If values weren’t firmly fixed in the fabric of life itself, there might be no consequences, and we could do whatever we please—even as Jean-Paul Sartre and his fellow nihilists have fatuously suggested. But we are surely reaping the consequences of our Sartrean intellectual inheritance. Values—ignored, distorted, or mis-perceived – are the source of all of our culture’s festering wounds: violence, drugs, teen suicide, high-school shooters, and a pandemic sense of meaninglessness. We appear to have forgotten how the world works. Perhaps, as Dr. Tannen suggests, it’s time we sought help from cultures that have nurtured more practical approaches to their values paradigms.
The directional relativity of values
Millions today are prone to excuse behaviors that harm others, from simple rudeness to rape and murder, by claiming that values are relative, or that they simply don’t exist. Perhaps not surprisingly, given the culture of argument, our views on the relativity of values tend to be highly polarized.
“Values are relative,” say the disciples of Jean-Paul Sartre. “We can do whatever we please.”
“Values aren’t relative,” the religious fundamentalists reply. “They’re absolute. If they weren’t, civilization would crumble.”
Both sides assume that the relativity of values implies lawlessness. The difference is that the nihilists are in favor, while the fundamentalists are against. But what if the assumption is false? India, to name a culture radically different from our own, has produced one of the most enduringly moral civilizations in the world, while calmly accepting the relativity of values as a given. How is this possible?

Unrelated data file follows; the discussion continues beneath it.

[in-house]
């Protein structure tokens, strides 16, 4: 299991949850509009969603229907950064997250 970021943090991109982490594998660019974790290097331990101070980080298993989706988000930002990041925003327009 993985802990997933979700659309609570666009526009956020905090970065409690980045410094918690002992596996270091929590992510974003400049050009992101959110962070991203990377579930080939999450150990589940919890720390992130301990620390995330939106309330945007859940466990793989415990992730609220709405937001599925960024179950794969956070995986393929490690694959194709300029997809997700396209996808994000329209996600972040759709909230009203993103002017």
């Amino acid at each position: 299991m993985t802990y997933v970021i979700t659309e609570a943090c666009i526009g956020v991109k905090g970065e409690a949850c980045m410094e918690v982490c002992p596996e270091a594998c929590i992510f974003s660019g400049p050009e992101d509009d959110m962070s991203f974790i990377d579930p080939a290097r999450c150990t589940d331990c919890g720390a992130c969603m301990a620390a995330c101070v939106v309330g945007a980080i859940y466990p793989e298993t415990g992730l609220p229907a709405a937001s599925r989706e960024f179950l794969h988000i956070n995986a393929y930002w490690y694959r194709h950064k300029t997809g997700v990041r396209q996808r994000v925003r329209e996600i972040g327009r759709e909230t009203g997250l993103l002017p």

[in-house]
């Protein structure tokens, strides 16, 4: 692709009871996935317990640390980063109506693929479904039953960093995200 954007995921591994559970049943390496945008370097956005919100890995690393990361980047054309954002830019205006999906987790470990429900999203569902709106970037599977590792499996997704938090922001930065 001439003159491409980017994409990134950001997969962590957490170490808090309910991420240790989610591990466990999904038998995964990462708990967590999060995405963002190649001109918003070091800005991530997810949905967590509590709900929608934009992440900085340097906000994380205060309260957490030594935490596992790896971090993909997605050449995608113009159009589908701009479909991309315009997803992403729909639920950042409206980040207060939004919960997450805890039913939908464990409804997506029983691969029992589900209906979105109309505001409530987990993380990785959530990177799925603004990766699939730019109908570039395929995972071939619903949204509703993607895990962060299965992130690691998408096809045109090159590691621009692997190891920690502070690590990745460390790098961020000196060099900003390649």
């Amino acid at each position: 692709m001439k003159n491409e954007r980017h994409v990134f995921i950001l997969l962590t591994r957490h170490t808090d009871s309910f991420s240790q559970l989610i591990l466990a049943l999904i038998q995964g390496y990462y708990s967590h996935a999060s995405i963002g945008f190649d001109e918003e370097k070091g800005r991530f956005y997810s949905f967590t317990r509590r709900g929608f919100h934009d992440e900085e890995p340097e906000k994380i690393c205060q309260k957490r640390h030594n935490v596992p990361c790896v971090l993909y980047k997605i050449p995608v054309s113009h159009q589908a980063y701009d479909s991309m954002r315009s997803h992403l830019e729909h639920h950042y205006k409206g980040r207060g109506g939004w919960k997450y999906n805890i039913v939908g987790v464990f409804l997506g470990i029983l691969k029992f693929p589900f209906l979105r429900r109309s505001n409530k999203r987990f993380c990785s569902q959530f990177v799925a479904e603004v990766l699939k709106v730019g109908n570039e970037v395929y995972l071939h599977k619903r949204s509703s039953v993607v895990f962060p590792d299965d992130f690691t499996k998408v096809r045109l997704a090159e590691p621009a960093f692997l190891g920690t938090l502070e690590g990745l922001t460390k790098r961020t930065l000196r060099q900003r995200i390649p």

In Out of the Labyrinth: For Those Who Want to Believe, But Can’t, author J. Donald Walters (Swami Kriyananda) suggests the answer. To illustrate the relativity of values, he gives a homely illustration: A lazy slob spends his days in a welter of cigarette butts and beer cans, watching TV. One day, the slob gets up, dons his least-greasy shirt, and goes out to find work as a used-car salesman. His friends all congratulate him, delighted that he’s doing such good thing. “Good,” because he has improved his chances of experiencing a more refined level of happiness.
But what if Mahatma Gandhi had left his work among India’s poor to find work as an investment banker? Everyone would say, “This man has fallen!” In other words, saints and slobs have different priorities. One person’s downfall is another’s exaltation. But, as Walters explains, in each case, the direction of values is the same: toward expansion of awareness, which carries with it a corresponding increase of joy.
The sages of ancient India tell us that happiness comes by expanding the boundaries of our present awareness: by steadfastly developing our capacity to love, to serve others, and to perceive truth. Gradually extending the power and range of the human instruments of awareness, we increasingly are able to embrace the infinite, joyful awareness of God, which the sages tell us is the ultimate source of even our most trivial enjoyment.
India’s philosophy counsels us not to waste time lamenting our faults, but to “go with our strengths,” doing our best within our present capacity. By steadfastly increasing the power of good in ourselves, we develop the power to transcend our shortcomings. In the Indian view, God is a beneficent Divine Mother, tirelessly ignoring our imperfections as She labors to encourage our growth toward transcendent joy.